Wild garlic pesto – a celebration of spring
Nothing quite brings together my two passions in life- photography and food, like a display of wild garlic, such as this incredible one in a (secret) wood in Dorset. One of the first plants to appear in March, it heralds the arrival of spring by proudly carpeting many a deciduous woodland, and excitingly, the foraging can begin in earnest. Later in the season, around April/May, the flowers begin to appear. As a photographer, I much prefer it to the cliche of a spread of bluebells, and it creates such a lush vibrant carpet, full of aroma, which makes me salivate like no other smell of wild food.
Wild garlic, or by it’s true name Ramsoms, is part of the allium family, and shares many benefits with its cultivated counterparts by being especially good for your health, more so that normal garlic, even more reason to get some in your diet!
Then there is the magic of foraging itself. Wild food is not a substandard alternative to what we find on the supermarket shelves, quite the opposite. The short seasonality is to be celebrated, a true seasonal treat, rather than something we demand all year round. There is the joy to be found in finding a patch, and taking some home to add some extra vibrance and flavour to dinner. It is easy to identify by it’s smell and star-like white flowers, and simply put, if it doesn’t smell of garlic, then it isn’t wild garlic!
At it’s simplest, wild garlic chopped and wilted in butter then tossed through new potatoes is magnificent, the perfect partner for spring lamb. I could leave it at that, however there is so much more that can be done with the humble Ramsom. Think of a mild and more subtle version of garlic, and the options are endless, whether chopped and buttered on sourdough for garlic toast, dried and added to sea salt as a flavouring for roasts, or the sublime and extremely versatile wild garlic pesto. Stir it through pasta or roasted vegetables, add to new potatoes, give depth to a salad dressing, add a dollop to a soup, or finish a pizza. The options are as abundant as the magical Ramsom leaves in a spring woodland.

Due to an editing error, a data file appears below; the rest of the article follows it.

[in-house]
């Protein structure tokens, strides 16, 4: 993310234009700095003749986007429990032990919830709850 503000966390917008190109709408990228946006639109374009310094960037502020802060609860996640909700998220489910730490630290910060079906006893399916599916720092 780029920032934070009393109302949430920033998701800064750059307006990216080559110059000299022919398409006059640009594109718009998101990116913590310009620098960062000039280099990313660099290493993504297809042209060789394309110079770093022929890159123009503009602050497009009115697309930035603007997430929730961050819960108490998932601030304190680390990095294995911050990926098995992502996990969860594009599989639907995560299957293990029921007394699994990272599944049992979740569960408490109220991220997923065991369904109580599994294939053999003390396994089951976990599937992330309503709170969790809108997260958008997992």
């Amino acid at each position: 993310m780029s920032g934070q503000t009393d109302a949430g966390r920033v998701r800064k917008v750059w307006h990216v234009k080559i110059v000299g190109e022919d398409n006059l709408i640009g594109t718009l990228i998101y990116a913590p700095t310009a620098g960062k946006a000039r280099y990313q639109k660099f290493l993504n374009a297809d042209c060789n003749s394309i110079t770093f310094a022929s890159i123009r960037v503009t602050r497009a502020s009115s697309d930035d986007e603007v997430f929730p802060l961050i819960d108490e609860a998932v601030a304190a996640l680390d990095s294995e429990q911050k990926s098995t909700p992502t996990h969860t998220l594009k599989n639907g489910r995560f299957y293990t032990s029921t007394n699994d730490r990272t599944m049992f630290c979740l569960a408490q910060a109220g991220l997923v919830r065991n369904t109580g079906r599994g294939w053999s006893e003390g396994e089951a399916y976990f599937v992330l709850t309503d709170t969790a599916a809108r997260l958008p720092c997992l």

Wild garlic also freezes really well, simply freeze the whole leaves in a bag, and use as you need them. Remove them from the freezer and crumble them immediately, it is much quicker than chopping! Perfect to add a little extra punch to soups, sauces, roast chicken, in fact anything!
Here is my take on the classic, and rather delicious wild garlic pesto. This makes enough to fill a 300ml jar.
Wild Garlic Pesto
- 100g fresh wild garlic leaves, stems removed
- 150ml English Rapeseed oil, or extra virgin olive oil
- 70g Toasted pine nuts (or walnuts if you prefer)
- 100g fresh parmesan, grated
- zest and juice of 1/2 lemon
- Sea salt and black pepper to taste
Finely chop the garlic leaves, then add to a blender with all the other ingredients, and blitz to a paste. Alternatively go for the old fashioned way with a pestle and mortar, for a little more texture, and a good workout!
You can also add parsley, in theory to reduce the ‘after effects’ of the garlic, or wilt the leaves first. I prefer not to do this as it reduces the vibrant colour, and it does rather feel like cheating! Adding to pasta or potatoes tends to wilt the leaves anyway, a little cooking does soften the flavour.
This will keep for a week or so in the fridge, longer if you top with more oil and keep in the fridge. It can also be frozen in ice cube trays for simple portion pieces to keep you going through the summer, perfect if you really can’t wait till next spring!
Robin Goodlad is a food writer and photographer based in Wimborne Dorset. He was one of the winners in the 2016 Pink Lady Food Photographer of the Year, and tends to smell a little of garlic at this time of year….